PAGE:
ACLU Calls for Investigation of Apparent Falsification of Race Data in Massachusetts Traffic Stop

September 4, 2001 12:00 am

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BOSTON–Concerned that some police officers may be undermining efforts to report racial profiling, the American Civil Liberties Union of Massachusetts today said that it has asked officials in the seaside town of Wellfleet to investigate the misreporting of the race and gender of an African-American woman who was cited for speeding.

Aimee Pickett was driving her father’s Lexus in Wellfleet on May 20, 2001 when she was stopped by a Wellfleet police officer and given a citation for speeding. On the citation, the police officer recorded Ms. Pickett as a white male.

“The ACLU is challenging the misreporting of race and gender data because of our growing concern that police in some communities are trying to undermine attempts to address racial profiling by falsifying the information on the traffic citation forms,” said John Roberts, Executive Director of the ACLU of Massachusetts.

In response to widespread allegations by people of color concerning the practice of racial profiling by police officers (the practice of stopping people and interrogating them based on their skin color rather than on any violation of the law), a new state statute was enacted a year ago to provide for the gathering of race and gender data on the state traffic citation form.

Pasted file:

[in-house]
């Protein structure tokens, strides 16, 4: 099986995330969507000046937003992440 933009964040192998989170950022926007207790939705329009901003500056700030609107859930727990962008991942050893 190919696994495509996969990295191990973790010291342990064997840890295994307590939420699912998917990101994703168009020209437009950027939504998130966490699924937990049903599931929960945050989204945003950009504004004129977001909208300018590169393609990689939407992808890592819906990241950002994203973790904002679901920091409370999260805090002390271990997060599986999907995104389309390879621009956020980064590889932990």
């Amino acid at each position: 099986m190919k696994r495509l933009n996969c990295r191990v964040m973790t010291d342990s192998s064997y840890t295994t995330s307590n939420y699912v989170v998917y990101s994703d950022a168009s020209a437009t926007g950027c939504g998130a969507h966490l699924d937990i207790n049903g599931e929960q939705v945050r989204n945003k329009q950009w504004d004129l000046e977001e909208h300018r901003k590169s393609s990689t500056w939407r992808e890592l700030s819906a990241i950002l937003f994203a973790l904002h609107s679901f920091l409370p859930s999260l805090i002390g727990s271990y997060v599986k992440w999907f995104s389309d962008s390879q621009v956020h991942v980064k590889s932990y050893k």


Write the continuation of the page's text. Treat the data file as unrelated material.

“”False recording skews the data and undermines the purpose of the statute, which is to get an accurate representation of the race and gender of those being stopped by police officers on Massachusetts’ streets and highways,”” Roberts said.

Similar problems occurred in New Jersey, Roberts noted, where an audit of citations revealed that many state troopers were falsifying the data by deliberately misreporting the race of drivers of color, recording them as white when they clearly were not.

According to Ms. Pickett’s description of the incident, she was driving with the flow of traffic on Route 6 in Wellfleet heading toward Eastham when a Wellfleet police officer made a U-turn from the opposite side of Route 6 and followed her a short distance before pulling her over.

When he approached the car, his first question was, “Is this your car?” People of color who drive late model or luxury cars are often asked that question, Roberts said, the inference being that they could not have legitimate access to such an expensive car. The officer then informed Pickett that she was speeding and issued the citation, inaccurately recording that she was a white male.

A clerk of the Orleans District Court dismissed Ms. Pickett’s citation on August 21, 2001 following her report of the incident.

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